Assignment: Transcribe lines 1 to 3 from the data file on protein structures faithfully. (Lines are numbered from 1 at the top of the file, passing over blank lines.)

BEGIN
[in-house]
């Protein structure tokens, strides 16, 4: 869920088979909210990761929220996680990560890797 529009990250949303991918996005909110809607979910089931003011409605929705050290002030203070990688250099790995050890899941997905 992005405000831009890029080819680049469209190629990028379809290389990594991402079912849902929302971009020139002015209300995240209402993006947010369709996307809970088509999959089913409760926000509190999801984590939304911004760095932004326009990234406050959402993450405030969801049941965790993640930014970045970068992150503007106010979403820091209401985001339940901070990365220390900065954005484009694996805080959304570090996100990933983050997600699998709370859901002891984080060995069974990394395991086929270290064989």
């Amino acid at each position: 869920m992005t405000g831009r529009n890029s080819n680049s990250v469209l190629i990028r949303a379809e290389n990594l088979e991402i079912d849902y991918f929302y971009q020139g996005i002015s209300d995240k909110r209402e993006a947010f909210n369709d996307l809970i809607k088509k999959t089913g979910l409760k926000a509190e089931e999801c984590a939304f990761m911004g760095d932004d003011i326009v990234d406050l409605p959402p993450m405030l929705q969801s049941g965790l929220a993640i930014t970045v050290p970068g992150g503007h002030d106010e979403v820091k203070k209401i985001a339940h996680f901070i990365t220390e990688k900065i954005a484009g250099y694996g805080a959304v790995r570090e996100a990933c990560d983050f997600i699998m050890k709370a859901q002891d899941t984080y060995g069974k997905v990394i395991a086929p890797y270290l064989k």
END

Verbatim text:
[in-house]
């Protein structure tokens, strides 16, 4: 869920088979909210990761929220996680990560890797 529009990250949303991918996005909110809607979910089931003011409605929705050290002030203070990688250099790995050890899941997905 992005405000831009890029080819680049469209190629990028379809290389990594991402079912849902929302971009020139002015209300995240209402993006947010369709996307809970088509999959089913409760926000509190999801984590939304911004760095932004326009990234406050959402993450405030969801049941965790993640930014970045970068992150503007106010979403820091209401985001339940901070990365220390900065954005484009694996805080959304570090996100990933983050997600699998709370859901002891984080060995069974990394395991086929270290064989």
């Amino acid at each position: 869920m992005t405000g831009r529009n890029s080819n680049s990250v469209l190629i990028r949303a379809e290389n990594l088979e991402i079912d849902y991918f929302y971009q020139g996005i002015s209300d995240k909110r209402e993006a947010f909210n369709d996307l809970i809607k088509k999959t089913g979910l409760k926000a509190e089931e999801c984590a939304f990761m911004g760095d932004d003011i326009v990234d406050l409605p959402p993450m405030l929705q969801s049941g965790l929220a993640i930014t970045v050290p970068g992150g503007h002030d106010e979403v820091k203070k209401i985001a339940h996680f901070i990365t220390e990688k900065i954005a484009g250099y694996g805080a959304v790995r570090e996100a990933c990560d983050f997600i699998m050890k709370a859901q002891d899941t984080y060995g069974k997905v990394i395991a086929p890797y270290l064989k």